Housing Affordability Drives the Cost of Living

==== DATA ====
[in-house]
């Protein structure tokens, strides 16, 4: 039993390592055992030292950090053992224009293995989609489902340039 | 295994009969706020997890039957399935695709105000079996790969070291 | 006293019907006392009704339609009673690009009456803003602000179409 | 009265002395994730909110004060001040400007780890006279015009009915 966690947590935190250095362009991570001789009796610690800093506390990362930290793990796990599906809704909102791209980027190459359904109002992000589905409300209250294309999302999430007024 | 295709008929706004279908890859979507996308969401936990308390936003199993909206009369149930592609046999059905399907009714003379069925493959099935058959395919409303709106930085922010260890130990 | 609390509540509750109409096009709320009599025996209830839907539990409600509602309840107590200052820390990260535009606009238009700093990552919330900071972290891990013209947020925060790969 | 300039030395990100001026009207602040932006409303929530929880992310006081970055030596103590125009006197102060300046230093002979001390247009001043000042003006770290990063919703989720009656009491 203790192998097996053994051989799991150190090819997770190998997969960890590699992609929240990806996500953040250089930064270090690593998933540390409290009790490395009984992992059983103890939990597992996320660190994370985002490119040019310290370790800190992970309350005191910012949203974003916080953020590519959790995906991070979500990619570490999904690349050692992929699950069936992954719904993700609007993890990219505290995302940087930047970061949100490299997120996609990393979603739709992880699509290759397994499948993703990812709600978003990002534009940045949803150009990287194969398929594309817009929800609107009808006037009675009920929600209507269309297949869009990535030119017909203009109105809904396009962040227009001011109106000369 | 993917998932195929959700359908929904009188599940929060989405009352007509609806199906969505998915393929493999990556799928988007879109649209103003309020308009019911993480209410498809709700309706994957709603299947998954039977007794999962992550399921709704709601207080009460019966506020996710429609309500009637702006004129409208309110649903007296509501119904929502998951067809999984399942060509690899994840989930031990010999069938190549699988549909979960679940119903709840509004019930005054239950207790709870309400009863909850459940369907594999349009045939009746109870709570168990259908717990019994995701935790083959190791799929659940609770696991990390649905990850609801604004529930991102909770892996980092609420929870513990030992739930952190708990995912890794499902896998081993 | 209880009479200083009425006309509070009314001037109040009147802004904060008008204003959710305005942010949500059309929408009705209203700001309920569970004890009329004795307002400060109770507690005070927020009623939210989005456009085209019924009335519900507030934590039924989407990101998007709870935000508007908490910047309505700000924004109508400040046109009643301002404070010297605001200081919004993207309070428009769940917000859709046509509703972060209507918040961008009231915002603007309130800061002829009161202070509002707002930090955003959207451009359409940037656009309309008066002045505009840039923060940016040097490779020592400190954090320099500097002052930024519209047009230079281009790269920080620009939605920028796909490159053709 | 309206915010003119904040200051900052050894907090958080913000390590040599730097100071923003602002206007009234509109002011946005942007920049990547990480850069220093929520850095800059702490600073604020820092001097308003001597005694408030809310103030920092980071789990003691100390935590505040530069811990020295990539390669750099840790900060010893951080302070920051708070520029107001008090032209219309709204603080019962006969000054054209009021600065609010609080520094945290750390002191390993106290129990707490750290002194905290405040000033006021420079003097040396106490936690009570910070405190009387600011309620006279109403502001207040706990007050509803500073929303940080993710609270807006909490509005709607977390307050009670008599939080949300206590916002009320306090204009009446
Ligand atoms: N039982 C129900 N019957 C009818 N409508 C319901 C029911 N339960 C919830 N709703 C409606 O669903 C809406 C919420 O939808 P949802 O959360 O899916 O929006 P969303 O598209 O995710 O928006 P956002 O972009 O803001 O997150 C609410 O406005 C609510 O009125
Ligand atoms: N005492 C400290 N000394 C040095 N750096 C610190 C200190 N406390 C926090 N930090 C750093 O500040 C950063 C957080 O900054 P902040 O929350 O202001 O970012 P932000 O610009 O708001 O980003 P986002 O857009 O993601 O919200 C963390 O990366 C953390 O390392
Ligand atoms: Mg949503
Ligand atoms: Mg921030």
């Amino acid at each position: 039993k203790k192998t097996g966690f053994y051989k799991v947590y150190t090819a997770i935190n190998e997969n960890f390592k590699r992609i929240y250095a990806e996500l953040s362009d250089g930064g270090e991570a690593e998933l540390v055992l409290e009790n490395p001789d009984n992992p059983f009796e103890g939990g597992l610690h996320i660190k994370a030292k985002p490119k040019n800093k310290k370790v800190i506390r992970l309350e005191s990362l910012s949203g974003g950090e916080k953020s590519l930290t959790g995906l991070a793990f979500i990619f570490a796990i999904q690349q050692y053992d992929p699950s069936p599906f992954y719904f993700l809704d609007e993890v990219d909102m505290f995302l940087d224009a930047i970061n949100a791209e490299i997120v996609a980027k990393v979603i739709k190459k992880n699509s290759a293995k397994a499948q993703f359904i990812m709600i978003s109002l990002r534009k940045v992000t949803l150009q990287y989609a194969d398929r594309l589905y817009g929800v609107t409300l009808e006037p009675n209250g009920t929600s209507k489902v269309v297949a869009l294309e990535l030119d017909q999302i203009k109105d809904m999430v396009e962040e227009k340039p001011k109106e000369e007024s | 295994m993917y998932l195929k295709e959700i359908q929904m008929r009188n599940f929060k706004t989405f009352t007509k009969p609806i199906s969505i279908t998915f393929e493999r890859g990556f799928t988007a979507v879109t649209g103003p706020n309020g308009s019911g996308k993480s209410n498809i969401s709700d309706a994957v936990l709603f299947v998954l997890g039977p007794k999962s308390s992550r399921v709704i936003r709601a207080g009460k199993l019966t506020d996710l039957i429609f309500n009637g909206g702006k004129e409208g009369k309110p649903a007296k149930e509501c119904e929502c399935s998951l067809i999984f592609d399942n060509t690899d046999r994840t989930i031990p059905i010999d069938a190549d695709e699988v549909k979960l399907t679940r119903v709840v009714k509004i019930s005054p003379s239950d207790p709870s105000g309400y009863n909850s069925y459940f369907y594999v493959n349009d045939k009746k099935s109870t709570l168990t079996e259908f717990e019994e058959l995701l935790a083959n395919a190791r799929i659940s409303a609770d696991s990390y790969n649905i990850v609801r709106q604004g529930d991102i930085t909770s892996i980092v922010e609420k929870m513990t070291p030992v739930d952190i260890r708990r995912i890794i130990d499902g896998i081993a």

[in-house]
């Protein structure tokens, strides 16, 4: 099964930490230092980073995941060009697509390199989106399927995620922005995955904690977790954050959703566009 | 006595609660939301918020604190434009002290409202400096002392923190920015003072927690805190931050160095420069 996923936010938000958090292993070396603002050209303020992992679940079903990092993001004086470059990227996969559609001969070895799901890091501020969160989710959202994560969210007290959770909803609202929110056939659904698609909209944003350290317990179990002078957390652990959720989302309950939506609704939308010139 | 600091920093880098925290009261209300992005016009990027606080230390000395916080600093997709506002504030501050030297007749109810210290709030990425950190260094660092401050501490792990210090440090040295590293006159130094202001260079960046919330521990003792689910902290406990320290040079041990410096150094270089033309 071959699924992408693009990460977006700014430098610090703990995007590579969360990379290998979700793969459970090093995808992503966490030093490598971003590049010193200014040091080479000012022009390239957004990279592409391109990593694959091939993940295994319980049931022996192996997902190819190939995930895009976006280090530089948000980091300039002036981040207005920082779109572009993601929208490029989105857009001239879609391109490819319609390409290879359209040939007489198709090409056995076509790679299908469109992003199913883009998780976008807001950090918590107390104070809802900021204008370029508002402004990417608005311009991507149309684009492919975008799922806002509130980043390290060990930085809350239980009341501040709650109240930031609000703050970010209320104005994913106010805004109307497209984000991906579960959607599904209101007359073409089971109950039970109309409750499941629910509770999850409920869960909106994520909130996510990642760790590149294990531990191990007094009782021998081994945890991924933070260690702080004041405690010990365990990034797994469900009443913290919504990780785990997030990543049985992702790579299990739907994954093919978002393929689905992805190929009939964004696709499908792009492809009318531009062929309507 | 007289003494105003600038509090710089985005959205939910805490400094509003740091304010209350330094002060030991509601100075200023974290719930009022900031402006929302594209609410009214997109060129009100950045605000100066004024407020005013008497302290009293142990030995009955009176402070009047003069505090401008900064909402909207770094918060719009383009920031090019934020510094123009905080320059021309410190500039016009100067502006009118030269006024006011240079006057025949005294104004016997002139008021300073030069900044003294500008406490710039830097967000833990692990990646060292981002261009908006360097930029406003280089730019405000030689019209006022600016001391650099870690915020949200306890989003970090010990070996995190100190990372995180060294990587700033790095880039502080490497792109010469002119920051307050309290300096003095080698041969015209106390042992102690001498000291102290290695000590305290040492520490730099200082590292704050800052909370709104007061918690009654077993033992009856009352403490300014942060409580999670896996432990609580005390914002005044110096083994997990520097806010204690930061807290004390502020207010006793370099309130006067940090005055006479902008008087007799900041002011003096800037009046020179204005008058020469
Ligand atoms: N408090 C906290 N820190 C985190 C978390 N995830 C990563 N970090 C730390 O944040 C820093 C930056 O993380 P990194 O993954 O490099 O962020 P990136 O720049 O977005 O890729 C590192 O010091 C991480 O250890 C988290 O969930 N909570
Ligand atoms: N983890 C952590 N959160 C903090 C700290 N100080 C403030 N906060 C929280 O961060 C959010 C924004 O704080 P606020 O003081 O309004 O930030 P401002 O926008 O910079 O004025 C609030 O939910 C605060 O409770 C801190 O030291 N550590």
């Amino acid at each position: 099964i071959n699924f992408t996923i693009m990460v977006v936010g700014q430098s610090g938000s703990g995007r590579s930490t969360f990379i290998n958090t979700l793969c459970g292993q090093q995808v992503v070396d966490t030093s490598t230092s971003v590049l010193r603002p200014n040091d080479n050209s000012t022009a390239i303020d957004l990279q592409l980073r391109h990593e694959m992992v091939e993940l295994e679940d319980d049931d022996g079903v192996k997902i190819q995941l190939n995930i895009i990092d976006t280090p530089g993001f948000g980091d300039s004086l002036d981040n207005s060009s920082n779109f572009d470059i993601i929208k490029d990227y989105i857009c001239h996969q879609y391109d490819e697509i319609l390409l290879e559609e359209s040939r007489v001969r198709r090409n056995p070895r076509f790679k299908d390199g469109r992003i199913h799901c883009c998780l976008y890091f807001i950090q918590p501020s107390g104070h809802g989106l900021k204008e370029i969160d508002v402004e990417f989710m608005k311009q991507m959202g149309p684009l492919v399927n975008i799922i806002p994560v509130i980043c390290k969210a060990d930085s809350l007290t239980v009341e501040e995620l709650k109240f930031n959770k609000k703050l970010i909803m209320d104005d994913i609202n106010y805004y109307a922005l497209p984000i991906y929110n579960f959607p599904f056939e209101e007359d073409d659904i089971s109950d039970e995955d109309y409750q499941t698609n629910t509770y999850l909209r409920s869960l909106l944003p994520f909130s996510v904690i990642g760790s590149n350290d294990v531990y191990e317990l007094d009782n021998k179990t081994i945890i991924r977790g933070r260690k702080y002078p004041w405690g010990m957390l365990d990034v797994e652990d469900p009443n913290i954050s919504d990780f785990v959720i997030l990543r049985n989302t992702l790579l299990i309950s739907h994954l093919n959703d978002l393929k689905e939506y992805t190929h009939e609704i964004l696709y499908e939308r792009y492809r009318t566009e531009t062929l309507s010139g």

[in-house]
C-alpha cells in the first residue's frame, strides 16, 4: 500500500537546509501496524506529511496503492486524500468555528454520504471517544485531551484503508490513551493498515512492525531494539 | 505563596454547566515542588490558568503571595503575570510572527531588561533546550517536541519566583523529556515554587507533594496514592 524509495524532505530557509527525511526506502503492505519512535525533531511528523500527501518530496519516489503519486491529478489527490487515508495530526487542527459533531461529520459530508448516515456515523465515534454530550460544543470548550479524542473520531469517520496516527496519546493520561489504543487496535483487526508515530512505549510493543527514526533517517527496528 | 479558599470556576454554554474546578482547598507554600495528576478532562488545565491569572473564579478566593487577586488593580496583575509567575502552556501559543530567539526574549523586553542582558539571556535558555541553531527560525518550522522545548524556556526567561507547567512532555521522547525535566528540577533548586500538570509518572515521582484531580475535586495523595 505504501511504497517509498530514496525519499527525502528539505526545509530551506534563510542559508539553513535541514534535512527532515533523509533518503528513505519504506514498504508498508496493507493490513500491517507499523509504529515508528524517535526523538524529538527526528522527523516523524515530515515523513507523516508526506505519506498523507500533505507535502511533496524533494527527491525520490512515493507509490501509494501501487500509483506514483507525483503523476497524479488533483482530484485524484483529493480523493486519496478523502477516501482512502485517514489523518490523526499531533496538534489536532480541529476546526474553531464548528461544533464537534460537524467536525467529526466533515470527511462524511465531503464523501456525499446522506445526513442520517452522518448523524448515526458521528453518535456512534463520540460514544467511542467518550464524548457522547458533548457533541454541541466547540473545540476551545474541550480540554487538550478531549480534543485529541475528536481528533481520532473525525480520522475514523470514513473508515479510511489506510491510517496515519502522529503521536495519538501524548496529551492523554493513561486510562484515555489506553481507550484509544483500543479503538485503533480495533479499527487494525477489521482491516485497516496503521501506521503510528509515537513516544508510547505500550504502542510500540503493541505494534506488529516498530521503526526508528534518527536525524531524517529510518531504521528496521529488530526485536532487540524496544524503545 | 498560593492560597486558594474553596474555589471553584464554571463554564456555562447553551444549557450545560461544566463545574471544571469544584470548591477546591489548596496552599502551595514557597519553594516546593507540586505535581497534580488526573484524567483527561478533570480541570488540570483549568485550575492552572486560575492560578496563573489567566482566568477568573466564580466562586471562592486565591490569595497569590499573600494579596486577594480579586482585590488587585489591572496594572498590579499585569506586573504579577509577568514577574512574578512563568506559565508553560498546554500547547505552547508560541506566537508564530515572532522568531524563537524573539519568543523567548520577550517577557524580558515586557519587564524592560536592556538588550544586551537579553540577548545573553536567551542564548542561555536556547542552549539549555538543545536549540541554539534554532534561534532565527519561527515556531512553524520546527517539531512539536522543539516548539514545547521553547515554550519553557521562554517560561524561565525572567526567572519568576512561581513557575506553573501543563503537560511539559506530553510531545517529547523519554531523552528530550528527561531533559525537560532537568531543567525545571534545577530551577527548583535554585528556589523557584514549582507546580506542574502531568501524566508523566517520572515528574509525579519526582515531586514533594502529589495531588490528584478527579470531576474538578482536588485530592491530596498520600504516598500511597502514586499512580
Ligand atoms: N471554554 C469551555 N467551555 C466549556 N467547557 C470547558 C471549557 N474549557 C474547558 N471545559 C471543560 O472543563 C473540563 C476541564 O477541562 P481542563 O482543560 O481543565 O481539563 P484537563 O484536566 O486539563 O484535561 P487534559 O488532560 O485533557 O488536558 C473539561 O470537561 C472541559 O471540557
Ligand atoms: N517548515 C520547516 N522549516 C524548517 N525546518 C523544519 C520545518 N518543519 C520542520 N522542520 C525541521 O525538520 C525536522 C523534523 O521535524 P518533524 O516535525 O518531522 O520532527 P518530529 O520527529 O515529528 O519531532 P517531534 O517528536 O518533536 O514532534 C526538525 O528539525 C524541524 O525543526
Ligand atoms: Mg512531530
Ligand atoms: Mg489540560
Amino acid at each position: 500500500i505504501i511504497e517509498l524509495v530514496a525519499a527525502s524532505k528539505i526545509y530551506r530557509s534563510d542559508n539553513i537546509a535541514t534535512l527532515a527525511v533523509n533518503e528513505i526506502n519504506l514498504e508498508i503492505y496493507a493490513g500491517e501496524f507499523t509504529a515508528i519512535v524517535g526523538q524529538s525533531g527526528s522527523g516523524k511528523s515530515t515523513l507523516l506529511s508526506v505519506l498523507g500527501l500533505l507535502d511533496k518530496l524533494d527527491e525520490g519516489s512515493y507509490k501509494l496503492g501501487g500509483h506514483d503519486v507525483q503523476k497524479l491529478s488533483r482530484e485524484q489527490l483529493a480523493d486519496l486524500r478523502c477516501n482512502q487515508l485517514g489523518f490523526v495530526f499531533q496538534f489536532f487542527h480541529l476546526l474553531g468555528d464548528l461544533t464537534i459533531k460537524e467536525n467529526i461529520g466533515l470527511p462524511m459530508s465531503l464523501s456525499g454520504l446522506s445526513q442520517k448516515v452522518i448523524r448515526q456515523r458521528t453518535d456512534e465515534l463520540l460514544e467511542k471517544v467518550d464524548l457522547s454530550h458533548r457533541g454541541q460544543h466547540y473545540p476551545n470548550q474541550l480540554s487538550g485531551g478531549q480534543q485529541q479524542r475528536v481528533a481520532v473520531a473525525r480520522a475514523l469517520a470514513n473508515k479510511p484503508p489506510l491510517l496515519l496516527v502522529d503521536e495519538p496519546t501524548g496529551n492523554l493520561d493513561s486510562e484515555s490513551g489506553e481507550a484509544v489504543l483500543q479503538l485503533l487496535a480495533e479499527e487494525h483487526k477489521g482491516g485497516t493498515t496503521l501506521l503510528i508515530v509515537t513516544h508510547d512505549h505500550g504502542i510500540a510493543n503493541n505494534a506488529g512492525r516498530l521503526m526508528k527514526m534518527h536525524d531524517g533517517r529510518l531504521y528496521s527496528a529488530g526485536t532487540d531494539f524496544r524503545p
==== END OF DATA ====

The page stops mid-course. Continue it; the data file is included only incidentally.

The key to both housing affordability and an affordable standard of living is a competitive land market that makes it possible to produce housing at production costs, including competitive profit margins. Economists Edward Glaeser of Harvard University and Joseph Gyourko of the University of Pennsylvania, have defined this concept as the minimum profitable production cost (MPPC). For single detached houses in the United States, their research indicates that land (with associated infrastructure) costs 20% or less of the MPPC final house and land sale price. Glaeser and Gyourko consider a housing market to be functioning well if houses are produced at no more than 25 percent above the MPPC. Glaeser and Gyourko find little change in construction costs over the period that unaffordable markets have developed. The key difference is that land costs have risen substantially. For example, Glaeser and Gyourko find that virtually all of the costs above minimum production costs in the San Francisco metropolitan area are in land. According to their estimates (adjusted to allocate profits based proportionally between construction and land), land in the San Francisco metropolitan area is valued at 10 times the cost that would be expected in a well functioning housing market (Figure 2). Rather than representing 20 percent of the final cost, they estimated land represents more than 70 percent of the cost. The San Francisco market, with its strong urban containment policies had been well-functioning before the imposition of restrictive land use regulation, starting about 1970, when Median Multiples were under 3.0.

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